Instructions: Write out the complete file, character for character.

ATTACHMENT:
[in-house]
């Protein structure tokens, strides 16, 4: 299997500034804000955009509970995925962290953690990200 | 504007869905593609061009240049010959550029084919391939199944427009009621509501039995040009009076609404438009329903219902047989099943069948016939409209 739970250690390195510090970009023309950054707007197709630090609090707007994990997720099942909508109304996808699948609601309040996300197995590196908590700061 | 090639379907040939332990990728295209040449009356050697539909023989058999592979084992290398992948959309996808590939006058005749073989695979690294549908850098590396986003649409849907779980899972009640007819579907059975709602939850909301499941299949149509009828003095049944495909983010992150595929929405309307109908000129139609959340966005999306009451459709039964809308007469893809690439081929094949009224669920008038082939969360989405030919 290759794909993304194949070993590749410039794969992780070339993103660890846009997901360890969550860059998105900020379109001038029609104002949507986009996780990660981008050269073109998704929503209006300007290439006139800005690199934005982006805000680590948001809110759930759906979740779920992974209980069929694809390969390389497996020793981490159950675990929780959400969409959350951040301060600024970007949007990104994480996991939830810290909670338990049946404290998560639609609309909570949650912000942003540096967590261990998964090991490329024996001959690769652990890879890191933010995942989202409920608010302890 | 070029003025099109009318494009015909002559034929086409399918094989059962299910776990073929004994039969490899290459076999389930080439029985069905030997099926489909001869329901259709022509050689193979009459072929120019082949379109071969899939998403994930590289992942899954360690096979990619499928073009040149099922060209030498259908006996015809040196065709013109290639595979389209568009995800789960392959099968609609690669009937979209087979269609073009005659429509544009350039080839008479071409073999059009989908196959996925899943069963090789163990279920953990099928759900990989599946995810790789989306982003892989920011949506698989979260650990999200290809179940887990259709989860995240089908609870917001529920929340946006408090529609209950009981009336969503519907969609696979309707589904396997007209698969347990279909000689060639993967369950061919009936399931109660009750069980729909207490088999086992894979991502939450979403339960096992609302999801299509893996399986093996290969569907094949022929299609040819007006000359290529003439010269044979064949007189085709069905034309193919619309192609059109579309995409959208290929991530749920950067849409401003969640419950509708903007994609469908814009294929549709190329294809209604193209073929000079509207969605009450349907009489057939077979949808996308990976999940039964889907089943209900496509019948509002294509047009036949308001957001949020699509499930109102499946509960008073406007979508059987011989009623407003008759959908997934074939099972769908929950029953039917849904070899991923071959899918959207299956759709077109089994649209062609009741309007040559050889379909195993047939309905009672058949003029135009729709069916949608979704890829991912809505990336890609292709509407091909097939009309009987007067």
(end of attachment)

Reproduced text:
[in-house]
């Protein structure tokens, strides 16, 4: 299997500034804000955009509970995925962290953690990200 | 504007869905593609061009240049010959550029084919391939199944427009009621509501039995040009009076609404438009329903219902047989099943069948016939409209 739970250690390195510090970009023309950054707007197709630090609090707007994990997720099942909508109304996808699948609601309040996300197995590196908590700061 | 090639379907040939332990990728295209040449009356050697539909023989058999592979084992290398992948959309996808590939006058005749073989695979690294549908850098590396986003649409849907779980899972009640007819579907059975709602939850909301499941299949149509009828003095049944495909983010992150595929929405309307109908000129139609959340966005999306009451459709039964809308007469893809690439081929094949009224669920008038082939969360989405030919 290759794909993304194949070993590749410039794969992780070339993103660890846009997901360890969550860059998105900020379109001038029609104002949507986009996780990660981008050269073109998704929503209006300007290439006139800005690199934005982006805000680590948001809110759930759906979740779920992974209980069929694809390969390389497996020793981490159950675990929780959400969409959350951040301060600024970007949007990104994480996991939830810290909670338990049946404290998560639609609309909570949650912000942003540096967590261990998964090991490329024996001959690769652990890879890191933010995942989202409920608010302890 | 070029003025099109009318494009015909002559034929086409399918094989059962299910776990073929004994039969490899290459076999389930080439029985069905030997099926489909001869329901259709022509050689193979009459072929120019082949379109071969899939998403994930590289992942899954360690096979990619499928073009040149099922060209030498259908006996015809040196065709013109290639595979389209568009995800789960392959099968609609690669009937979209087979269609073009005659429509544009350039080839008479071409073999059009989908196959996925899943069963090789163990279920953990099928759900990989599946995810790789989306982003892989920011949506698989979260650990999200290809179940887990259709989860995240089908609870917001529920929340946006408090529609209950009981009336969503519907969609696979309707589904396997007209698969347990279909000689060639993967369950061919009936399931109660009750069980729909207490088999086992894979991502939450979403339960096992609302999801299509893996399986093996290969569907094949022929299609040819007006000359290529003439010269044979064949007189085709069905034309193919619309192609059109579309995409959208290929991530749920950067849409401003969640419950509708903007994609469908814009294929549709190329294809209604193209073929000079509207969605009450349907009489057939077979949808996308990976999940039964889907089943209900496509019948509002294509047009036949308001957001949020699509499930109102499946509960008073406007979508059987011989009623407003008759959908997934074939099972769908929950029953039917849904070899991923071959899918959207299956759709077109089994649209062609009741309007040559050889379909195993047939309905009672058949003029135009729709069916949608979704890829991912809505990336890609292709509407091909097939009309009987007067």